Another object of the invention is to provide a car washing apparatus having complete, efficient coverage with a minimum number of nozzles and a minimum capacity hot water source.

A further object of the invention is to provide a car washing apparatus provided with a plurality of nozzles adapted to direct thick, narrow sprays of soapy water and rinsing water against the surface of a car to be cleaned, the nozzles being oscillated to cover swaths on the car as the car is moving, with the swaths parallel to each other and at angles relative to the direction of movement of the car so that the swaths overlap one another as the car moves.

Another object of the invention is to provide a car washing apparatus in which a soaping arch has a single row of spaced nozzles and a rinsing arch has a single row of nozzles staggered relative to the nozzles of the soaping arch, the lower nozzles preferably delivering heavier streams of water than the upper nozzles.

A still further object of the invention is to provide a car washing apparatus in which a soaping arch covers a car with soapy water and, as the car moves through a rinsing arch, nozzles thereof are directed toward and rearwardly of the car until all the soapy water is flushed off the front and top of the car and then are reversed to flush the rear portion of the car.

Yet another object of the invention is to provide a coin-operated car washing apparatus in which the driver of an automobile places a coin in a coin box and then follows a series of signal lamps arranged in a row and lighted seriatim to keep abreast of the lighted lamps, and washing and rinsing devices are actuated in accordance with the position of the car as it is moved through the car washing apparatus.

Yet another object of the invention is to provide a car washing apparatus requiring only a single soaping arch and a single rinsing arch, with a single row of nozzles being provided in each arch.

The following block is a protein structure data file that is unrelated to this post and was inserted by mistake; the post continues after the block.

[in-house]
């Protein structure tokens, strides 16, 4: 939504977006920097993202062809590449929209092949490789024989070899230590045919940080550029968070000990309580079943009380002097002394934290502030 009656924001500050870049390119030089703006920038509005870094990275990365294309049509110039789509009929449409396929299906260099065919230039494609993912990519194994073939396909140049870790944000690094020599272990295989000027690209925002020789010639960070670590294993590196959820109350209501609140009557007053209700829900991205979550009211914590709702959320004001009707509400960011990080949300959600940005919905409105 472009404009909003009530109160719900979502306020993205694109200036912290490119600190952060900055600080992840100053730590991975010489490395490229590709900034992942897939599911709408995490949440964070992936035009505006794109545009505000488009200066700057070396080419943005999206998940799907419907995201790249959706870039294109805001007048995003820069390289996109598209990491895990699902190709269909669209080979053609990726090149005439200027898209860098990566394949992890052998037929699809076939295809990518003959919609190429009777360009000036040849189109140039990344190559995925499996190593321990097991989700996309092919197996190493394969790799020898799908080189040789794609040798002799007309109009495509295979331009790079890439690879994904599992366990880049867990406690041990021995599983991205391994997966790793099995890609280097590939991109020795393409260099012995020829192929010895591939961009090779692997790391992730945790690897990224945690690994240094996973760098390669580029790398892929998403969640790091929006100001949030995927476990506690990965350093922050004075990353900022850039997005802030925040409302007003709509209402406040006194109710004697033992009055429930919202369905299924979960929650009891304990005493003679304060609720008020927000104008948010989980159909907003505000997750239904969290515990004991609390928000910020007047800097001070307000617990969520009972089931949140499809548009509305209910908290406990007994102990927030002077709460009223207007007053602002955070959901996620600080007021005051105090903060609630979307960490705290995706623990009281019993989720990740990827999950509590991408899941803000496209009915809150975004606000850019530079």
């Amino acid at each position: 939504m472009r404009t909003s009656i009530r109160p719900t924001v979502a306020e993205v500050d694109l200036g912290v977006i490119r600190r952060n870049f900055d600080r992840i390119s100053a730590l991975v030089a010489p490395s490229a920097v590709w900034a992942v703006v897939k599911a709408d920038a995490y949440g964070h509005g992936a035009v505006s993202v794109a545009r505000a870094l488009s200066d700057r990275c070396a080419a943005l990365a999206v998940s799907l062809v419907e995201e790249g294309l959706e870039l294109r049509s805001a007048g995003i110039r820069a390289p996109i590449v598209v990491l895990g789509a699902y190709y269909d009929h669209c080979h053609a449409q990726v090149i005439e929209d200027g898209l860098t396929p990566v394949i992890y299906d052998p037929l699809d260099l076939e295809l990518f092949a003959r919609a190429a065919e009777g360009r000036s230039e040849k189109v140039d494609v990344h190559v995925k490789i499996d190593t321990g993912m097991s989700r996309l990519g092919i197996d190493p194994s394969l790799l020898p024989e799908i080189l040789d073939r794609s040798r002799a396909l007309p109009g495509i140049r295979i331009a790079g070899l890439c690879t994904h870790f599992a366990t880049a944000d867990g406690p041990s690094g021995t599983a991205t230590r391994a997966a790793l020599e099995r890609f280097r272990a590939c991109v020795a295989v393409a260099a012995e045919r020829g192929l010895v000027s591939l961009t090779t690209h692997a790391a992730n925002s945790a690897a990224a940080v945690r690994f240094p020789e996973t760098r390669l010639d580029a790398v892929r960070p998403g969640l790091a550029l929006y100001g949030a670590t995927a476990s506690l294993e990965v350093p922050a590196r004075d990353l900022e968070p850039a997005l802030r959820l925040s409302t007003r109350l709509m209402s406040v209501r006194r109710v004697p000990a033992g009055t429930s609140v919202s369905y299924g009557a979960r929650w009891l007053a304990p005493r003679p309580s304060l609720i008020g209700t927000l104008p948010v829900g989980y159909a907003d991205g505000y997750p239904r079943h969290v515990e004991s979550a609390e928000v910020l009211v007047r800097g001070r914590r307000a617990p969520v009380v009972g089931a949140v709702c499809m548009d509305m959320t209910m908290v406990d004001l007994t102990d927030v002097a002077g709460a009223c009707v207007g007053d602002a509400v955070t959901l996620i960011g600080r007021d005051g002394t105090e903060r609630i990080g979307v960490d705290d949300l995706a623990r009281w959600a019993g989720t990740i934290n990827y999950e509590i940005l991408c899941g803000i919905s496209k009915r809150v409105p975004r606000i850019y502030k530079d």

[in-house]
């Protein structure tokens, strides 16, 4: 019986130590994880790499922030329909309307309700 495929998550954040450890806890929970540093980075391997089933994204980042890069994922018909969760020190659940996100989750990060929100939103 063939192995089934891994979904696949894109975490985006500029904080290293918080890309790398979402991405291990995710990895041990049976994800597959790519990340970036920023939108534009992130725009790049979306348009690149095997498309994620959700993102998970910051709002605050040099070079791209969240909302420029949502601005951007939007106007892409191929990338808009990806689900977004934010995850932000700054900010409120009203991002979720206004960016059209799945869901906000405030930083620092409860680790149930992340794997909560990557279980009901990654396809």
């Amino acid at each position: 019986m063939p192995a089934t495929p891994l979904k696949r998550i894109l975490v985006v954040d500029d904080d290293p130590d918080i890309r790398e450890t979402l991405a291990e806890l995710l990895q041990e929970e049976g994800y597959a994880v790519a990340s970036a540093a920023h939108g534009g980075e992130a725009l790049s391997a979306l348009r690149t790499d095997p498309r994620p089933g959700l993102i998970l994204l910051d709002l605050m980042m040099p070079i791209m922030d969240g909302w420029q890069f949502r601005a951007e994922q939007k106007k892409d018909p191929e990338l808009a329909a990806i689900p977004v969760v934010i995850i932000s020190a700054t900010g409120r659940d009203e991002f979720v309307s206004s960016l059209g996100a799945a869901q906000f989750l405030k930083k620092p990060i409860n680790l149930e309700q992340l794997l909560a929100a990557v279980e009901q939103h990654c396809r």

The invention provides car washing apparatus including a soaping arch and a rinsing arch. Each arch includes a plurality of nozzles mounted in a U-shaped row preferably canted relative to the perpendicular to the direction in which a car is moved through the nozzles, and each of the nozzles supplies a heavy, high velocity, narrow spray of water to the car with the sprays preferably being progressively heavier proceeding downwardly. The nozzles are oscillated relative to the car as the car is moved therethrough so as to spray swaths on the car which, when the row is canted, extend angularly relative to the direction of movement of the car and which overlap as the car is moved so that all parts of the surface of the car are cleaned. Since the swaths overlap, the sprays need not overlap and can be narrow and heavy to have high momentum and cleaning efficiency. The car washing apparatus also preferably is of the coin-operated type and includes a timing device which is actuated by a coin-operated mechanism to light one after another of a plurality of lamps positioned in a row extending along the path which the car is driven, and which also actuates the spraying units of a soaping or washing arch and a rinsing arch so as to sequentially wash and rinse the car as it is moved in accordance with the lights as the lights are turned on one after another. Preferably each arch includes side rows of nozzles and a top row of nozzles, and the row of nozzles of the soaping arch is so oscillated as to be directed rearwardly relative to the advancement of the car as the first half of the car travels to and past the arch, and then the nozzles are oscillated in a range directed generally forwardly relative to the car as the rear half of the car is moved to and through the arch. Thus only a single row of nozzles is required to both spray the front half of the car and the rear half of the car. Preferably the nozzles of the rinsing arch are staggered relative to those of the soaping arch so that the more efficient central portions of the sprays from the nozzles of the rinsing arch strike portions of the car not struck by the more efficient central portions of the sprays from the nozzles of the soaping arch. Also, the nozzles of the rinsing arch are oscillated in a rearwardly directed range of oscillation until the rear portion of the car is abrease of the nozzles so that all of the soapy water on the top and side windows of the car is flushed off to the rear and then, when the nozzles of the rinsing arch are oscillated in a forwardly directed range of oscillation, as the rear portion of the car passes through the rinsing arch, the forwardly directed sprays from the rinsing arch nozzles will not push the soapy water back onto the central and front portions of the car. Only a small number of nozzles are required because of the oscillation and the shift of the range of the nozzles, and only a small capacity source of hot water is required to very adequately supply the car washing apparatus.